Author Topic: Challenge: Show us a Photo of your oldest elcectronics  (Read 9837 times)

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Offline hiddensoul

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Challenge: Show us a Photo of your oldest elcectronics
« on: December 28, 2013, 10:02:58 pm »
Okay so challenge for today is to show us a photo of the oldest bit of electronics kit that you personally own.

Anything related to electrons is fair game but you must personally own the equipment and not just post a photo of something you have found on the net, also post some relevant information about it including the year (or range of years if unknown) that the equipment was built or released in.

I am about to head out so don't have time to post my bit of gear but will do so when I get home later today
Mark "Pockets" Clohesy
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Offline SeanB

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Re: Challenge: Show us a Photo of your oldest elcectronics
« Reply #1 on: December 28, 2013, 10:08:51 pm »
Oldest you have in working order or not? Oldest electrical things I have in regular use are lamps dating from pre WWII, still working and in daily use in a bedside lamp. Electronics would probably be a signal generator about as old or older than me, still needs to be looked at though. Electronics would probably be a National Panasonic 4 channel control centre, dating mid 1970's, used as my audio switcher and PC sound system. Still mostly original aside from being recapped and with a new power lamp.
 

Offline hiddensoul

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Re: Challenge: Show us a Photo of your oldest elcectronics
« Reply #2 on: December 28, 2013, 10:18:40 pm »
Oldest you have in working order or not? Oldest electrical things I have in regular use are lamps dating from pre WWII, still working and in daily use in a bedside lamp. Electronics would probably be a signal generator about as old or older than me, still needs to be looked at though. Electronics would probably be a National Panasonic 4 channel control centre, dating mid 1970's, used as my audio switcher and PC sound system. Still mostly original aside from being recapped and with a new power lamp.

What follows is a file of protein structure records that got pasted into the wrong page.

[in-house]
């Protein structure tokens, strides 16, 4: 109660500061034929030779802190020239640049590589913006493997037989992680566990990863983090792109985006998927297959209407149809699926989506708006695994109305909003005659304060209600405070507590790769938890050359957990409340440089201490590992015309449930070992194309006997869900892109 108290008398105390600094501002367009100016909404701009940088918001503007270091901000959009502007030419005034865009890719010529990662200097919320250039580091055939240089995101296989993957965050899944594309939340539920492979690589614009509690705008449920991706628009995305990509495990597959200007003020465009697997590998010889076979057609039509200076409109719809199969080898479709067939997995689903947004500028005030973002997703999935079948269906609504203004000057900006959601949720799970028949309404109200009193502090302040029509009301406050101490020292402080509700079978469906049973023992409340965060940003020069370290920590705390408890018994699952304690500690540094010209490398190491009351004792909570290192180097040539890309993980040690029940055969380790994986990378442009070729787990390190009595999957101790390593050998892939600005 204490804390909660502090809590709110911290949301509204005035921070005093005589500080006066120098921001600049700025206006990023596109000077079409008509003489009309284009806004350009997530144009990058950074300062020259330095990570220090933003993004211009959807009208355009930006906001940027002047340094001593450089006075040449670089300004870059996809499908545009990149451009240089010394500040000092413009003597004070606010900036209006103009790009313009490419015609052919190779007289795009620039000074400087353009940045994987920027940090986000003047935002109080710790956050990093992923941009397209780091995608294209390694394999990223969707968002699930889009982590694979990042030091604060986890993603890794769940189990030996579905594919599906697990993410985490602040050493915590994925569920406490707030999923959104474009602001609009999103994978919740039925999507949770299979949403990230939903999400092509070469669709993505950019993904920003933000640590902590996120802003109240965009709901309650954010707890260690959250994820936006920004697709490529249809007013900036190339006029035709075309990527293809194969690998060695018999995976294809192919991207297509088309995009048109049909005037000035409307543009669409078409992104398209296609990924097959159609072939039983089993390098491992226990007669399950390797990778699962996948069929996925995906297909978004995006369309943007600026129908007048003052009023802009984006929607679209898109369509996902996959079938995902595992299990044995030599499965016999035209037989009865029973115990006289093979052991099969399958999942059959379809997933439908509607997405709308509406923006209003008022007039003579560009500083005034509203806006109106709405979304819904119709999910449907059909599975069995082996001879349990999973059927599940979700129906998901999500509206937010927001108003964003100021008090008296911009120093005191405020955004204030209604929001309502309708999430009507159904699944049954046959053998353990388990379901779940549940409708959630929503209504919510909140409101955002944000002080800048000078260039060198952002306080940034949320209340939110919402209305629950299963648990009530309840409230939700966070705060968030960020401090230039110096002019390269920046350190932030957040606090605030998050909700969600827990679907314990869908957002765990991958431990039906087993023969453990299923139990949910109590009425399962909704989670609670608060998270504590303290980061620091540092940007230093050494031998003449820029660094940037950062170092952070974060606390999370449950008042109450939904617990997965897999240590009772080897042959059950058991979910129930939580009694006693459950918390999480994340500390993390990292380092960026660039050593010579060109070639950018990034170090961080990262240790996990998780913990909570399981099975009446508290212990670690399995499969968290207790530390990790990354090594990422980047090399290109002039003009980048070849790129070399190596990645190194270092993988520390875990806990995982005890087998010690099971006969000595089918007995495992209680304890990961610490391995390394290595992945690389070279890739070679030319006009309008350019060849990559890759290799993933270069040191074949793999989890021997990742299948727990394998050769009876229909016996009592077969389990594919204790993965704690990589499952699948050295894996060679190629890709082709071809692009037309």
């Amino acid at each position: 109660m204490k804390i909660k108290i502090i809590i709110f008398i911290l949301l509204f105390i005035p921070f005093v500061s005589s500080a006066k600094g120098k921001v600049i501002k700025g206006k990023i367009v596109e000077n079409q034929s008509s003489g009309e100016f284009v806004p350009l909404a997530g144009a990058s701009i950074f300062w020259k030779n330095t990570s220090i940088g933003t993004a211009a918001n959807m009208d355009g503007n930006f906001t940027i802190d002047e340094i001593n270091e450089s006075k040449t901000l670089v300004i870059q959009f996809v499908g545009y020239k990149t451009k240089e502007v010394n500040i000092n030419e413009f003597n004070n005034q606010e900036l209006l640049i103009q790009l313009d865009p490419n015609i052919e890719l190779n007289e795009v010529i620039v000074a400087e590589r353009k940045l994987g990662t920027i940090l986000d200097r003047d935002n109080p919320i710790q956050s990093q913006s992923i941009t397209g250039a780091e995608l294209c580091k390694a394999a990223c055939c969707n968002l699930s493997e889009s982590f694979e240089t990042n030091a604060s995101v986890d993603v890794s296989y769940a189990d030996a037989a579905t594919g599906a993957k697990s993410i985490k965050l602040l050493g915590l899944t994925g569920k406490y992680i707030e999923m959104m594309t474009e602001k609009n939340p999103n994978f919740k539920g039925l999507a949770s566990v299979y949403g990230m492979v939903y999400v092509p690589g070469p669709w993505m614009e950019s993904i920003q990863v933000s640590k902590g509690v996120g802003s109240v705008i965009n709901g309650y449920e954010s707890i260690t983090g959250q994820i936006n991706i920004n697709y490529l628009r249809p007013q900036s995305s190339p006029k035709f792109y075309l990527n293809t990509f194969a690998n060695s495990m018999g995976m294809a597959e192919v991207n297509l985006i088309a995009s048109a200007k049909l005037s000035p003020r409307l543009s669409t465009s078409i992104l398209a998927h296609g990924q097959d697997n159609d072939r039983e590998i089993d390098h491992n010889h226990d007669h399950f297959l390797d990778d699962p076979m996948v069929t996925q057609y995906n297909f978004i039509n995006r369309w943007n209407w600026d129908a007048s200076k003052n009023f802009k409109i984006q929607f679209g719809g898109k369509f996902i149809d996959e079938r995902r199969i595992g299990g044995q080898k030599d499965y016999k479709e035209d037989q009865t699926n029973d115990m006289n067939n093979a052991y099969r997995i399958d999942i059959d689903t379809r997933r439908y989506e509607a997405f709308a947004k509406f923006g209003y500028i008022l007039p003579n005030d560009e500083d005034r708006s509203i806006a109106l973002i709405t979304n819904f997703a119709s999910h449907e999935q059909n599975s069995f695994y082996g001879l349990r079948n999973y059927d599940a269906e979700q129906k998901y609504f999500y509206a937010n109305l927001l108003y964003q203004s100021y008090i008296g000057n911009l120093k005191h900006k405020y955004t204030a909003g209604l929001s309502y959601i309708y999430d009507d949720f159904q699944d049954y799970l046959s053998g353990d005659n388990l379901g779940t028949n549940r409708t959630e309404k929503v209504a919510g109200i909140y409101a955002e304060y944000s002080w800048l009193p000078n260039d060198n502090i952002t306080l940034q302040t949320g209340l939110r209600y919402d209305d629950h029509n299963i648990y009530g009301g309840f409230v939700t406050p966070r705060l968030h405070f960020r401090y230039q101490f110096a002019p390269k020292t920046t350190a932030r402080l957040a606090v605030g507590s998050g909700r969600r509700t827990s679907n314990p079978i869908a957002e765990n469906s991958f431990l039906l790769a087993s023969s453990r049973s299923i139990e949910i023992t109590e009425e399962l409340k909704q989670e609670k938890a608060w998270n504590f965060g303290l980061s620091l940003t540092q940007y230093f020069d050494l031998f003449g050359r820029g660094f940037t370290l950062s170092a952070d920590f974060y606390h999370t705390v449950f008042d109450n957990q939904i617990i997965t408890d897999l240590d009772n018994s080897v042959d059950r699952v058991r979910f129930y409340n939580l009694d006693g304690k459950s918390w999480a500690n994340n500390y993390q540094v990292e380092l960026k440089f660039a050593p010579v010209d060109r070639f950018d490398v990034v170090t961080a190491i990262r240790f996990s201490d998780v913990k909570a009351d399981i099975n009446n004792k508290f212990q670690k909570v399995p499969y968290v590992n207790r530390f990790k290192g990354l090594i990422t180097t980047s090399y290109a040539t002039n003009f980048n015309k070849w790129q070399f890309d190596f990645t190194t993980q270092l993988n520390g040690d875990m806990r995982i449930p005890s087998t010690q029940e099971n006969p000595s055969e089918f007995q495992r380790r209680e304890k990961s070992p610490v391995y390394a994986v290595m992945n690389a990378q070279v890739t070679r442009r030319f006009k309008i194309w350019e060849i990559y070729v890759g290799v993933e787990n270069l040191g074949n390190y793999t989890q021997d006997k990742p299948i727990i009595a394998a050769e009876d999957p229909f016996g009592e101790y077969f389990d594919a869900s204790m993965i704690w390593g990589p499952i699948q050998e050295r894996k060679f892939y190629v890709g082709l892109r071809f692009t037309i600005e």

Yes must be in working condition and appliances lamps fans etc are okay as well, anything that ran of electricity. It must be a complete item not just a component, photos are a must so we can drool over our keyboards  8)
Mark "Pockets" Clohesy
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Offline TerraHertz

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Re: Challenge: Show us a Photo of your oldest elcectronics
« Reply #3 on: December 29, 2013, 05:41:05 am »
An Industrial Instruments RN-1 Wheatstone Bridge. No idea of the date of manufacture. It probably works, but the case needs some serious restoration work.

If we could stretch 'oldest electronics' to include technological items, on the right in the pic is what I'm pretty sure is an original Edison phonograph cylinder. No date on it either.
It says it runs for four minutes, at 160 revolutions per minute. But I have nothing to play it on. And would not put a needle near it even if I did.
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Offline d3javu

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Re: Challenge: Show us a Photo of your oldest elcectronics
« Reply #4 on: December 29, 2013, 09:49:33 am »
That Wheatstone bridge belongs to your family (father/grandfather) or you got it from someone else? It looks pretty clean and even the instruction is still intact.  :clap:
 

Offline apelly

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Re: Challenge: Show us a Photo of your oldest elcectronics
« Reply #5 on: December 29, 2013, 01:45:12 pm »
an original Edison phonograph cylinder.

But I have nothing to play it on. And would not put a needle near it even if I did.

I saw something a while ago (months, years?) where someone had imaged the surface of something similar and played it back with software. Very cool thing to own. How did you come by it?
I'd rather a Google clue, link, or some theory than "do this" (generally)
 

Online xrunner

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Re: Challenge: Show us a Photo of your oldest elcectronics